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Spatio-temporal patterns of active pulmonary vascular control

Abstract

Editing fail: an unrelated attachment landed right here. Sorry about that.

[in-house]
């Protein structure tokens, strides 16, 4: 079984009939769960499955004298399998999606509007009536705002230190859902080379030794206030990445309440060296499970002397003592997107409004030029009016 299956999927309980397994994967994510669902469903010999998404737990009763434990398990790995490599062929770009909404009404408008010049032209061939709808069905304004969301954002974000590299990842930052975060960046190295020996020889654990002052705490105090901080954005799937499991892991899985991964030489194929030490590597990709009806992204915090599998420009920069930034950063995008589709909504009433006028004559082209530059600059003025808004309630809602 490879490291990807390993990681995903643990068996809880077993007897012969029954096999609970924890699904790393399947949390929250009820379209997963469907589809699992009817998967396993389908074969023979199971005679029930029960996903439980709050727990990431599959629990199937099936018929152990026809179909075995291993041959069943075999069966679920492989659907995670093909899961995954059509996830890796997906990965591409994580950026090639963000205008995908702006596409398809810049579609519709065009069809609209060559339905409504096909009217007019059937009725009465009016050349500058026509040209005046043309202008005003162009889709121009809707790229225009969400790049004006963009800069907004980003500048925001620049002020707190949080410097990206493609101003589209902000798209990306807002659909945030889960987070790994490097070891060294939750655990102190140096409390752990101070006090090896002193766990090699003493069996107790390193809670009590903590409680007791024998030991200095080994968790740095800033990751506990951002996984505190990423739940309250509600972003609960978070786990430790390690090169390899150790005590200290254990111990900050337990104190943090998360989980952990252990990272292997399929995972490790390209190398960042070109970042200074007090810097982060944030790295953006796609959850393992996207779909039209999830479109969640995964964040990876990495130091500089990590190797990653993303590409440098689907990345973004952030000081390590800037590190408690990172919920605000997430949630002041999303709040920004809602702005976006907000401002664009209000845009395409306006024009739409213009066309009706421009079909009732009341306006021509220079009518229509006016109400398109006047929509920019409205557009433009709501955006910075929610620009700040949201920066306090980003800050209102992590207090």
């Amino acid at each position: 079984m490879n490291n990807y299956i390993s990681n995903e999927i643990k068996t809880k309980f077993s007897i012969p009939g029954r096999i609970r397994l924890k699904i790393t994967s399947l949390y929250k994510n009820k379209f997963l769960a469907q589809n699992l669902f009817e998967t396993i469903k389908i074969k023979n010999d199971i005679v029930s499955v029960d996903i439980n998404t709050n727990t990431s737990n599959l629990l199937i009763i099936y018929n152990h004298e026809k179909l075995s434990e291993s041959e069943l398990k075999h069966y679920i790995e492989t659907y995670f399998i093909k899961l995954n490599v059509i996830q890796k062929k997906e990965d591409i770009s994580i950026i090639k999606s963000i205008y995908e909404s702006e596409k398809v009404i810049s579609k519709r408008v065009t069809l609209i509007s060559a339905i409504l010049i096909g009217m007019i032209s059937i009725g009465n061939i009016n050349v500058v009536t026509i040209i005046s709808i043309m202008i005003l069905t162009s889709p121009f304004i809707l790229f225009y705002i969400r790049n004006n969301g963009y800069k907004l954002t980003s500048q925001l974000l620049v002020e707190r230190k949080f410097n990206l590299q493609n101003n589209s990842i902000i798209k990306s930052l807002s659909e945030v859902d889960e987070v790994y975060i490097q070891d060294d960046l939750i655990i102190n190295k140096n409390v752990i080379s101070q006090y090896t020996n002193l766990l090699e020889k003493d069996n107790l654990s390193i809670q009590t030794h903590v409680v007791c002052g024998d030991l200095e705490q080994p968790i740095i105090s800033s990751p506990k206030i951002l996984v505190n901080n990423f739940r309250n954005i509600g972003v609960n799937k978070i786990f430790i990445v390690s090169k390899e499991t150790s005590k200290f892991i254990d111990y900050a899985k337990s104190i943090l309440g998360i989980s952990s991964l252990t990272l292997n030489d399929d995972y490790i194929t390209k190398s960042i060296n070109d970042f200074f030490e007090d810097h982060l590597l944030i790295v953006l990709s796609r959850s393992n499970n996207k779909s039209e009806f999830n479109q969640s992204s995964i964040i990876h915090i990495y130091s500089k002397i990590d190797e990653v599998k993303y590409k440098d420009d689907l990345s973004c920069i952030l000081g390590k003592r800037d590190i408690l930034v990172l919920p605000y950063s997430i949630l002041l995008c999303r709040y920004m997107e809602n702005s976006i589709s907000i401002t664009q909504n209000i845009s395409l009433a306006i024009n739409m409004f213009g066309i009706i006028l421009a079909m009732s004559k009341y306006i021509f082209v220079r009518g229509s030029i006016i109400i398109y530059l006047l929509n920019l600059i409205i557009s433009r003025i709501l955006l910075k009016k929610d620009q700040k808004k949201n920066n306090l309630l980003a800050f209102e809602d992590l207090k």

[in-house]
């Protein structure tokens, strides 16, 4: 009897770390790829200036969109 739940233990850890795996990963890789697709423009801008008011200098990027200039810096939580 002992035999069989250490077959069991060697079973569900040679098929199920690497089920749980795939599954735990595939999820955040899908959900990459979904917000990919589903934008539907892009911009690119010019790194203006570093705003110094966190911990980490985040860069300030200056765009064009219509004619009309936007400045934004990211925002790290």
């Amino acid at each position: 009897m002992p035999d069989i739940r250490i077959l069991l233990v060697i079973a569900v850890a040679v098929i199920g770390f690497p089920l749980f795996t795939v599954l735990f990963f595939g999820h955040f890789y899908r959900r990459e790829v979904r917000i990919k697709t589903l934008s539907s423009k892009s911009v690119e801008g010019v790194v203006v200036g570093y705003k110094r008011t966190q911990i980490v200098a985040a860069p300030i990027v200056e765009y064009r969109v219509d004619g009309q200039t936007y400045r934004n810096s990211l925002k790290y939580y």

For a given combination of inspired and mixed venous gases, the local partial pressures of oxygen (pO₂) and carbon dioxide (pCO₂) in capillary blood after gas exchange has occurred is determined by the proportion of delivered fresh gas (alveolar ventilation, VA) to blood flow (perfusion, Q), termed ventilation-perfusion (VA/Q) ratio. Non-uniformity of VA/Q among different lung regions impairs overall gas exchange, and hence decreases pulmonary function. However, pulmonary vascular tone is known to be sensitive to local pO₂ and pCO₂, providing a mechanism whereby blood flow may be actively regulated, and ventilation-perfusion matching maintained. Yet, the temporal dynamics of blood flow in the human lung have been largely unexplored due to the lack of appropriate tools. This dissertation presents three original studies utilizing recently developed techniques in magnetic resonance imaging (MRI) to acquire dynamic measures of regional blood flow in the healthy human lung, in an attempt to characterize spatio-temporal patterns associated with active blood flow regulation and thereby gain insight into its role in normal physiologic function. Using the MRI method of arterial spin labeling (ASL), dynamic series of flow-weighted images were produced in a single sagittal slice of the right lung of several subjects while breathing air, and while exposed to a series of physiologic challenges involving either changes in inspired oxygen, administration of a pulmonary vasodilator (nitric oxide, NO), or elevation of end-tidal CO₂ (hypercapnia). Effects of vascular regulatory activity on the distribution of blood flow were assessed utilizing fluctuation dispersion (FD), a measure of overall spatio- temporal change, regional difference maps, and an ANOVA- like variance-partitioning scheme. Hypoxia increased temporal variability, hypercapnia increased spatial variability, and both led to changes in the pattern of blood flow but over different spatial scale-lengths, with hypoxia driving redistribution over larger regions. Further, the normoxic lung was found to exhibit vasomotor tone at rest that served to mitigate the effects of gravity on blood flow. These studies support the notion of gas exchange as an active as opposed to passive process, with complementary roles for O₂ and CO₂ mediated vascular regulation in ensuring the efficiency of uptake and elimination of gases

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